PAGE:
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Protest over N.B.-N.S. border restrictions shuts down part of Trans-Canada Highway

·2 min read
The protest at Highway 104 has shut down traffic in both directions. (Pat Callaghan/CBC - image credit)
The protest at Highway 104 has shut down traffic in both directions. (Pat Callaghan/CBC - image credit)

Part of Nova Scotia's Trans-Canada Highway has been shut down because of a protest over border restrictions announced Tuesday by the provincial government.

All four lanes at Exit 7 on Highway 104 of the Cobequid Pass — about 50 kilometres from the Nova Scotia-New Brunswick border — are closed and detours are in place, the Transportation Department tweeted.

As of 10:40 p.m. AT, RCMP were still on the scene and the detours remained in effect.

RCMP said earlier in the day that traffic was being diverted through Exit 7 onto Highway 4. The RCMP asked people to avoid the area and drive cautiously if they are in the area.

It was announced Tuesday that travellers from New Brunswick will continue to have to self-isolate upon arrival, even after Nova Scotia opens its borders with P.E.I. and Newfoundland and Labrador without isolation or testing requirements starting Wednesday.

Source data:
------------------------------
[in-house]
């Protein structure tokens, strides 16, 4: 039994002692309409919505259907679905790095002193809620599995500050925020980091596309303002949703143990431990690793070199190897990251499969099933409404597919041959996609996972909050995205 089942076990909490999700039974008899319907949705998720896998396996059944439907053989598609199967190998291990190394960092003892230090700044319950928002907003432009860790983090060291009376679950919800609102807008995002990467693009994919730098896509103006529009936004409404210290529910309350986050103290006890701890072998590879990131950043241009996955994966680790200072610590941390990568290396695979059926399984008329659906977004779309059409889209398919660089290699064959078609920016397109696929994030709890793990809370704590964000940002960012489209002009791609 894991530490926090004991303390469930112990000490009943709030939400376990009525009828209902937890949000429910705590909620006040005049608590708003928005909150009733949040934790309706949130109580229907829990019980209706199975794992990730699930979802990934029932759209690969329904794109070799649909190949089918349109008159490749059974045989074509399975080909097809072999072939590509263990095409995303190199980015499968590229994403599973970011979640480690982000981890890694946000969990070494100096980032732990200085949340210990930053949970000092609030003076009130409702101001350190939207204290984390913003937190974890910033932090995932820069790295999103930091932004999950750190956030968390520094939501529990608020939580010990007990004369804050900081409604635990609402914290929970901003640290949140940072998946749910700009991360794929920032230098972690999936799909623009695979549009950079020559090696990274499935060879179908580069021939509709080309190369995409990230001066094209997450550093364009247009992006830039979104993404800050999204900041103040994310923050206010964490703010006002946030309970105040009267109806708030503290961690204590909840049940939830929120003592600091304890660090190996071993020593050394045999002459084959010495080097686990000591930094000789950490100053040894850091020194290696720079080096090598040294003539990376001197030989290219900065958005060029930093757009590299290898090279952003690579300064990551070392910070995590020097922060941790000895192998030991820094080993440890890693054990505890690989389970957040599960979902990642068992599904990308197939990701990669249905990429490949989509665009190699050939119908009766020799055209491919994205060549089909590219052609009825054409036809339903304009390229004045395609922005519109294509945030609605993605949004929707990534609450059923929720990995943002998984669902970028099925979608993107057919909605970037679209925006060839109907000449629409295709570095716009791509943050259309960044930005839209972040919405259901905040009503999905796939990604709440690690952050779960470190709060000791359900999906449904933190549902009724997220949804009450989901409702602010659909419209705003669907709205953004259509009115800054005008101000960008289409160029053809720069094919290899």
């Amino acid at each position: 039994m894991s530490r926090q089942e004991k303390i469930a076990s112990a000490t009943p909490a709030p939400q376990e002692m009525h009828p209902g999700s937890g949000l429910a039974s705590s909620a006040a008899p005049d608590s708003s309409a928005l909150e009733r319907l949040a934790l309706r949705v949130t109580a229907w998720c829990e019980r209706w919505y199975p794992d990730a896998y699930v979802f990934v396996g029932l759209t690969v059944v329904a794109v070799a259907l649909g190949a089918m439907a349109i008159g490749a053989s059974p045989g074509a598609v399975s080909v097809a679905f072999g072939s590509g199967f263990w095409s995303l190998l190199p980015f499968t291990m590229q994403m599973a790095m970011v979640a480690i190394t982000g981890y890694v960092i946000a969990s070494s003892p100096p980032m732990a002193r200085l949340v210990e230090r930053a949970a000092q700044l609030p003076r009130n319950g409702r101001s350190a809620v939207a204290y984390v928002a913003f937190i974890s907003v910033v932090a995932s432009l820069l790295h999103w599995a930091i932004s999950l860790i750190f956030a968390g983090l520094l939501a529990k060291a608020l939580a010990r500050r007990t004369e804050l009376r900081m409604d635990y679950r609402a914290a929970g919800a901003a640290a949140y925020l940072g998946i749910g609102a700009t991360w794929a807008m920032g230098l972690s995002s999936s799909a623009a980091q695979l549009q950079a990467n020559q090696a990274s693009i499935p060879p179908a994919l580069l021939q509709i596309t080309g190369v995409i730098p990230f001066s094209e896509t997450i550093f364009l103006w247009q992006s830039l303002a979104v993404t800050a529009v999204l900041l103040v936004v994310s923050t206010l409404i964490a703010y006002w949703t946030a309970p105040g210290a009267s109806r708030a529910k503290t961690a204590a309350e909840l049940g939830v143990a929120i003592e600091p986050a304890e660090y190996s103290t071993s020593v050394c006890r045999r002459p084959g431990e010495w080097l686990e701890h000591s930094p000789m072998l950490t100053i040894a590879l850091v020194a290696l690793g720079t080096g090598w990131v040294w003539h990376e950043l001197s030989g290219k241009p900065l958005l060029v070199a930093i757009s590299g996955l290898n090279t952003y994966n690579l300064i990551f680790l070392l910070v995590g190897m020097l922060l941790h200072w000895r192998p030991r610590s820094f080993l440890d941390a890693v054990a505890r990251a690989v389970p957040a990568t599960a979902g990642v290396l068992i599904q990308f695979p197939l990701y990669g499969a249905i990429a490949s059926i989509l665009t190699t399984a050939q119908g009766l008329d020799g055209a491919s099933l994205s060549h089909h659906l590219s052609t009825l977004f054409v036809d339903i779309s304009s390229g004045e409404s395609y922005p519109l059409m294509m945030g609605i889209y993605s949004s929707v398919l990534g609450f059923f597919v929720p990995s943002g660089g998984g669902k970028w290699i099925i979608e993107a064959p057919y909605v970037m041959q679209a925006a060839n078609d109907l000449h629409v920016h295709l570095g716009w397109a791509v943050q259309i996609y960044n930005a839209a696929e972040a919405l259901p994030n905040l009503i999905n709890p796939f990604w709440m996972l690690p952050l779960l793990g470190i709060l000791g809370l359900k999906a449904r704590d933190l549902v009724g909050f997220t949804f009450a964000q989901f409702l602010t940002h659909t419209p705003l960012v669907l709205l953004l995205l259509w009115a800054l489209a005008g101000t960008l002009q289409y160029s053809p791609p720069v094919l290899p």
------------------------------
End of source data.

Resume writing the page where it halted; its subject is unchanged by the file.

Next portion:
New Brunswick opened its borders to Canadian travellers from outside the Atlantic region last week without the requirement they self-isolate, provided they have at least one dose of a COVID-19 vaccine. It is the only Atlantic Canadian province to do so.

"Because of New Brunswick's approach to visitors from the rest of Canada, we need to maintain some protection when people enter Nova Scotia from that province," Nova Scotia Premier Iain Rankin said in a news release.

MLA issues threat

In a Facebook video Tuesday afternoon, PC MLA Elizabeth Smith-McCrossin, who represents Cumberland North, threatened to close the Trans-Canada Highway in protest.

"If you do not change your mind and allow the people of Cumberland and New Brunswick to see one another without self-isolating, the Trans-Canada Highway will be shut down, and it will be shut down until you open that border for the families of Cumberland," she said.

At Nova Scotia's COVID-19 briefing Tuesday afternoon, Rankin didn't explain why he waited until the day before the border changes come into effect for Atlantic Canada to announce the tougher restrictions for New Brunswick.

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